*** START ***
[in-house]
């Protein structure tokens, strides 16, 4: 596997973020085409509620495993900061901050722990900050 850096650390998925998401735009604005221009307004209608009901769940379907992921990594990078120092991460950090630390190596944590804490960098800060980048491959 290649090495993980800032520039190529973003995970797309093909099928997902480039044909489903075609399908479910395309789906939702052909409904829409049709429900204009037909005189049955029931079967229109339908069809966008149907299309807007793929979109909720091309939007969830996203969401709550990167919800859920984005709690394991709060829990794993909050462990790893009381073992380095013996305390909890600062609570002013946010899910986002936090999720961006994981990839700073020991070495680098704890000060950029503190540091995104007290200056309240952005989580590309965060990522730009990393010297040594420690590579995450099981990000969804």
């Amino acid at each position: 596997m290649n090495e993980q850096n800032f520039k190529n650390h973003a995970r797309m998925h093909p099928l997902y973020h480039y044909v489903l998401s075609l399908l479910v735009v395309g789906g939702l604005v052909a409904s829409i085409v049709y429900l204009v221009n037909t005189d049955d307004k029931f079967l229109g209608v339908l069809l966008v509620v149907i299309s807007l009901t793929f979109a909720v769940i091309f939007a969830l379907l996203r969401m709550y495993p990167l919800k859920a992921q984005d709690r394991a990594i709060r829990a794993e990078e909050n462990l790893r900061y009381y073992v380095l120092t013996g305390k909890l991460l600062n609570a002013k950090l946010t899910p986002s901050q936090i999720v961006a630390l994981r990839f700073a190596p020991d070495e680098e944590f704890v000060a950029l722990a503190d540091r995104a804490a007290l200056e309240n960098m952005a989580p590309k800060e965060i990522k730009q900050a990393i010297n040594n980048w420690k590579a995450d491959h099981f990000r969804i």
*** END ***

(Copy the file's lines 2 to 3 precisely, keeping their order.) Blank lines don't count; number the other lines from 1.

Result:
């Protein structure tokens, strides 16, 4: 596997973020085409509620495993900061901050722990900050 850096650390998925998401735009604005221009307004209608009901769940379907992921990594990078120092991460950090630390190596944590804490960098800060980048491959 290649090495993980800032520039190529973003995970797309093909099928997902480039044909489903075609399908479910395309789906939702052909409904829409049709429900204009037909005189049955029931079967229109339908069809966008149907299309807007793929979109909720091309939007969830996203969401709550990167919800859920984005709690394991709060829990794993909050462990790893009381073992380095013996305390909890600062609570002013946010899910986002936090999720961006994981990839700073020991070495680098704890000060950029503190540091995104007290200056309240952005989580590309965060990522730009990393010297040594420690590579995450099981990000969804």
């Amino acid at each position: 596997m290649n090495e993980q850096n800032f520039k190529n650390h973003a995970r797309m998925h093909p099928l997902y973020h480039y044909v489903l998401s075609l399908l479910v735009v395309g789906g939702l604005v052909a409904s829409i085409v049709y429900l204009v221009n037909t005189d049955d307004k029931f079967l229109g209608v339908l069809l966008v509620v149907i299309s807007l009901t793929f979109a909720v769940i091309f939007a969830l379907l996203r969401m709550y495993p990167l919800k859920a992921q984005d709690r394991a990594i709060r829990a794993e990078e909050n462990l790893r900061y009381y073992v380095l120092t013996g305390k909890l991460l600062n609570a002013k950090l946010t899910p986002s901050q936090i999720v961006a630390l994981r990839f700073a190596p020991d070495e680098e944590f704890v000060a950029l722990a503190d540091r995104a804490a007290l200056e309240n960098m952005a989580p590309k800060e965060i990522k730009q900050a990393i010297n040594n980048w420690k590579a995450d491959h099981f990000r969804i």